Sunday, August 15, 2010

But, Monsieur, No One Goes There

posted from Port Neuf, QC
August 15, 2010

We are standing in the store at Services Maritime McGill, the only chandlery in downtown Montreal.  It is a wonderful 2 century old huddle of a place still dressed in its original tired wood floors and interior decoration.   Warm and smelling of aged wood and just plain old age this was a chart shop.  Chart cases and chests adorned every inch of the space behind the counter. Piles of government charts and commercial guides lay about everywhere.

We took great heart.  Here was a chart dealer.

This paper kingdom was presided over by a deceptively unimpressive looking fellow.  Short, soup bowl haircut his middle larger than either end of him, the man was singularly undistinguished.  If he were a book the rash of thought would not pick him up.

Engaged in conversation the man quickly demonstrated the error of choosing your books in such ill considered and thoughtless means.  His mind was a steel trap when the inventory of his shop was concerned.  Asked for an item he would nod and without a word turn to a chest of drawers, without hesitation opening a drawer to withdraw the chart or selection guide asked for.  His skill went beyond competent.

The crew of Meredith had sought out this little shop at 269 Place d'Youville, in search of a cruising guide to the lower St. Lawrence and more importantly a chartbook.  Our grail, a book of charts which would carry us out the river in splendorous safety esconced in the comforting knowledge of those brave sailors who preceded us, had eluded us in Toronto, Kingston and parts East.  Individual charts were certainly available but a chartbook did not exist at any venue in Ontario.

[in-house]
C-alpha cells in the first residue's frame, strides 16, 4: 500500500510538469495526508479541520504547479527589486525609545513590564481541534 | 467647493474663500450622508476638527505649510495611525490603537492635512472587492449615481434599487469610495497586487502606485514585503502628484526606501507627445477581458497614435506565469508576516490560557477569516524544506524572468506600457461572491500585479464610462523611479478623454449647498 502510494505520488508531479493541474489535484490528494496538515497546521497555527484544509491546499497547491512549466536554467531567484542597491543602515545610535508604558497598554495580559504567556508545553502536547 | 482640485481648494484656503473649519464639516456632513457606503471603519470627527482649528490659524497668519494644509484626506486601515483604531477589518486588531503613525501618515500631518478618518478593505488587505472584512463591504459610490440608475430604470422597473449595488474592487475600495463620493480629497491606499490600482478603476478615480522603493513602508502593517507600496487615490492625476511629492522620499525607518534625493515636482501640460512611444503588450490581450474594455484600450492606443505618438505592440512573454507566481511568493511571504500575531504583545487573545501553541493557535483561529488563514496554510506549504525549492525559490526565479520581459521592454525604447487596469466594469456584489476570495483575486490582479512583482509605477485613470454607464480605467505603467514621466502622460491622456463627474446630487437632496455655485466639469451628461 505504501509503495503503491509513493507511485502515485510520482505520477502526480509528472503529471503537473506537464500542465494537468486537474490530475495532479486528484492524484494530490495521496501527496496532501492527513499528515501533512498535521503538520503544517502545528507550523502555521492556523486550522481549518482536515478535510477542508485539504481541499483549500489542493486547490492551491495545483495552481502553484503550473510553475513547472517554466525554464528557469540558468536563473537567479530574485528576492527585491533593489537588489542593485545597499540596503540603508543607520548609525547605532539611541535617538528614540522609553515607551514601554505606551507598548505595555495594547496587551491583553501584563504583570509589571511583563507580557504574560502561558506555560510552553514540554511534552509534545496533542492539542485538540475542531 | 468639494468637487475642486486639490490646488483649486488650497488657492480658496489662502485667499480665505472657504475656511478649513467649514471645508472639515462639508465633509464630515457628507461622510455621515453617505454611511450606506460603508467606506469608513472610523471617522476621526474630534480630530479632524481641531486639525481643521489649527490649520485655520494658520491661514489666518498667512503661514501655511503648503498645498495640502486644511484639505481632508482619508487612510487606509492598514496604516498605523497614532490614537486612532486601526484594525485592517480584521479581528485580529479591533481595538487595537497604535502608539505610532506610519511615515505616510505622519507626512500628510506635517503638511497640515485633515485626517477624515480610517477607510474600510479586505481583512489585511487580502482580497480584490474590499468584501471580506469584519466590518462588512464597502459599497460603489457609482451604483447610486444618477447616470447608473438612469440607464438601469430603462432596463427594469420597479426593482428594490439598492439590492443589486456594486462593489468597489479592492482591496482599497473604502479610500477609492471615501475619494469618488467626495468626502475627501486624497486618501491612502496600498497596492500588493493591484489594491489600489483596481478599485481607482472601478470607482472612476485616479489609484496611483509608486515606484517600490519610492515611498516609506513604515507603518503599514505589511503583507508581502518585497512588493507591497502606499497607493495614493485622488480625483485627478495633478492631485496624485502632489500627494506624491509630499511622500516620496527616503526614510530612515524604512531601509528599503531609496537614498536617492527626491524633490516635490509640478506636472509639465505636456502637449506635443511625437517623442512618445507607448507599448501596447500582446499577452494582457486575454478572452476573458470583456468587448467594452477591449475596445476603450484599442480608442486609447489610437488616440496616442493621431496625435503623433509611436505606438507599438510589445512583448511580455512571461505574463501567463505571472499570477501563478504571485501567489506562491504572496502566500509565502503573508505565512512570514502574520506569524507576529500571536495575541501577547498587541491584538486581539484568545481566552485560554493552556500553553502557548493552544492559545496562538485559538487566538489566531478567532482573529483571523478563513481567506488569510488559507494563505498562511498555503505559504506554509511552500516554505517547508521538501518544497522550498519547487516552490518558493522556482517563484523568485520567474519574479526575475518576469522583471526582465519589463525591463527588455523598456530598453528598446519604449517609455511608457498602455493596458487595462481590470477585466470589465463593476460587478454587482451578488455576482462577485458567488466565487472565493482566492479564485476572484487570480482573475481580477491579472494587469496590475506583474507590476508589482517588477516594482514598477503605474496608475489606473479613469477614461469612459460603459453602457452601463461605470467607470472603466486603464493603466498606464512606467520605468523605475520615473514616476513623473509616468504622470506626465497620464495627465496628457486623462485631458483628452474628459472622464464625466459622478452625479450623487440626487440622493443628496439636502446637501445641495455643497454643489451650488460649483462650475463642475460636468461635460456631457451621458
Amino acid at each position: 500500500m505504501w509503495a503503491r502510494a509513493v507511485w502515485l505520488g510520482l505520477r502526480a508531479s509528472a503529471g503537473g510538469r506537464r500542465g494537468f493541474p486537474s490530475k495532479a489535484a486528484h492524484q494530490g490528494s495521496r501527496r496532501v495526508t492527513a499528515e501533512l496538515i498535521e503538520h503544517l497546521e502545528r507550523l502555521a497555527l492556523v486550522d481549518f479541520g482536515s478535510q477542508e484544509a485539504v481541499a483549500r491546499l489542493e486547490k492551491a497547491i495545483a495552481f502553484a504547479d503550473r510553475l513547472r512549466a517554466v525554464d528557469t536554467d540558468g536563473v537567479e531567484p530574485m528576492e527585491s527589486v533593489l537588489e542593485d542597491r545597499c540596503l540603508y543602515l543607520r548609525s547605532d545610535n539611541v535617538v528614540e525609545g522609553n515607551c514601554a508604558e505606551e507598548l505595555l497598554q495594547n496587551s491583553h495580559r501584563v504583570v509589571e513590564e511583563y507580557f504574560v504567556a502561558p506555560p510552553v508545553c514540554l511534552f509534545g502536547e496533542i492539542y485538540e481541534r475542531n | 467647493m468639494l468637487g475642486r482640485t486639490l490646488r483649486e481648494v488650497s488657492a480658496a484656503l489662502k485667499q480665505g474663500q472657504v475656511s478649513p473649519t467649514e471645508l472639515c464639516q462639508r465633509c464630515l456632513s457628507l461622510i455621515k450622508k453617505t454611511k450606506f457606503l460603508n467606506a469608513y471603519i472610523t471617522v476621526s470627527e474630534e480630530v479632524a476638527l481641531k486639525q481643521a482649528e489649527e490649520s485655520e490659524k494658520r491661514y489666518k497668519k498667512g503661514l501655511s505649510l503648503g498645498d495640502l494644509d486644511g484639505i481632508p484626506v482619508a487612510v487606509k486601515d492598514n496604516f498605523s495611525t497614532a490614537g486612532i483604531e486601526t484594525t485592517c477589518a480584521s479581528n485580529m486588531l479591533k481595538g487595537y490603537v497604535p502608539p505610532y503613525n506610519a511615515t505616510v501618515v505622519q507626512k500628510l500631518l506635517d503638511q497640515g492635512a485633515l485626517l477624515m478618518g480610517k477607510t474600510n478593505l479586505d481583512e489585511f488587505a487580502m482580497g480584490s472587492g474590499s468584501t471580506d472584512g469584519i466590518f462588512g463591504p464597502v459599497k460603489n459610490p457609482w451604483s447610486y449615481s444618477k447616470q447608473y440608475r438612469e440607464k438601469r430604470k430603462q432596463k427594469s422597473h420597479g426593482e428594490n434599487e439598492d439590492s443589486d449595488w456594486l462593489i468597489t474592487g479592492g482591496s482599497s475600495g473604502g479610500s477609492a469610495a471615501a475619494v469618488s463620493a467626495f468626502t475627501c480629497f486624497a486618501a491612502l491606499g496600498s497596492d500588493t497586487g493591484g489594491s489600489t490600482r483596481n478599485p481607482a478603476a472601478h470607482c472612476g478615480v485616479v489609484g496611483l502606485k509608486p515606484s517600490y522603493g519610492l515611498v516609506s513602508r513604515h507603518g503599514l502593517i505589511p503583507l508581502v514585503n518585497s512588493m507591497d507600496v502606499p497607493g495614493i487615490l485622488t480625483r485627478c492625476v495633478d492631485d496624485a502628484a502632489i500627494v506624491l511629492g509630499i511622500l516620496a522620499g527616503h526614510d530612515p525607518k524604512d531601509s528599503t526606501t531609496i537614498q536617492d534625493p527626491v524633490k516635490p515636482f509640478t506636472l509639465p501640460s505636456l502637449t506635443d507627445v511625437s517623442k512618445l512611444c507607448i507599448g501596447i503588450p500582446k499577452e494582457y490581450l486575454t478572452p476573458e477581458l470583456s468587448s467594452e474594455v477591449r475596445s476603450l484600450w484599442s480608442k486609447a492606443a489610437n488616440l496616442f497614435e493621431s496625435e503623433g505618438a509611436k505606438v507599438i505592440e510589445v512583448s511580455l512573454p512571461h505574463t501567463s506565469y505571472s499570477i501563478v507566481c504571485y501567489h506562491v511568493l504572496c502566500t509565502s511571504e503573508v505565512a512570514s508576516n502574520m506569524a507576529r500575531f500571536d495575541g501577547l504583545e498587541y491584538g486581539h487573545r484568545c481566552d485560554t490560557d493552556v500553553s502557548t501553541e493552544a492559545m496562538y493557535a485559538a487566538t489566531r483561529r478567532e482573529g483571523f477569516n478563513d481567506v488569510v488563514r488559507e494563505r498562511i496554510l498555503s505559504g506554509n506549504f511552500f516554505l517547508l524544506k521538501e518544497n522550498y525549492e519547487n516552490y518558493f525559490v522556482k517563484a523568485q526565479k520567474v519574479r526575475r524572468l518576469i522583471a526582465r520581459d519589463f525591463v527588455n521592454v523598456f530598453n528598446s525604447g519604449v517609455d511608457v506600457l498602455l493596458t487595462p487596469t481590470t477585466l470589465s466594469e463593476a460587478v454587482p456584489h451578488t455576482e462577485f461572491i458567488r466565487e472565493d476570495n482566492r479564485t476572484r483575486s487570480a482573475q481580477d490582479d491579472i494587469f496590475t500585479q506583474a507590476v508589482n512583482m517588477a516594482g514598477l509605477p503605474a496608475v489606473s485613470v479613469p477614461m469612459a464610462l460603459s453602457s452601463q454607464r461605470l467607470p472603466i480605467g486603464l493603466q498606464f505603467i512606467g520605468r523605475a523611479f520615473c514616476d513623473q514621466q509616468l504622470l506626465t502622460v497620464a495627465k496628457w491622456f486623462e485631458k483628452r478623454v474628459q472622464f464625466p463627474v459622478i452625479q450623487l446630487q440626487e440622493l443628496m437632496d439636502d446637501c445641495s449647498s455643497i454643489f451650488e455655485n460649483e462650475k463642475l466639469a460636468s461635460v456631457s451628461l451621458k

Charts by the way cost $20 a piece and there are a lot of charts along the St. Lawrence.  A chartbook would we hoped give us $300 of charts in a single source bound edition costing $75 to $100.  Such books exist for every major sailing ground in North America - each Great Lake has its own, the Inland Waterway has several, each 400 mile stretch of the Eastern Seaboard is blessed with two or three publishers each competing furiously to sell you their compendium of massed charts.

So, the request was made.  We sought a chartbook of the lower St. Lawrence.

But, you see, as the nice man behind the counter at Services McGill explained as he regretfully but firmly confirmed the absence in his inventory of any material, printed or electronic, which would meet our needs:

"But, Monsieur,  no one goes there.  It is too far, too cold, too wet.  No one goes beyond Quebec City."

Next morning we left Port d'Escale bravely going where seemingly few have gone before.


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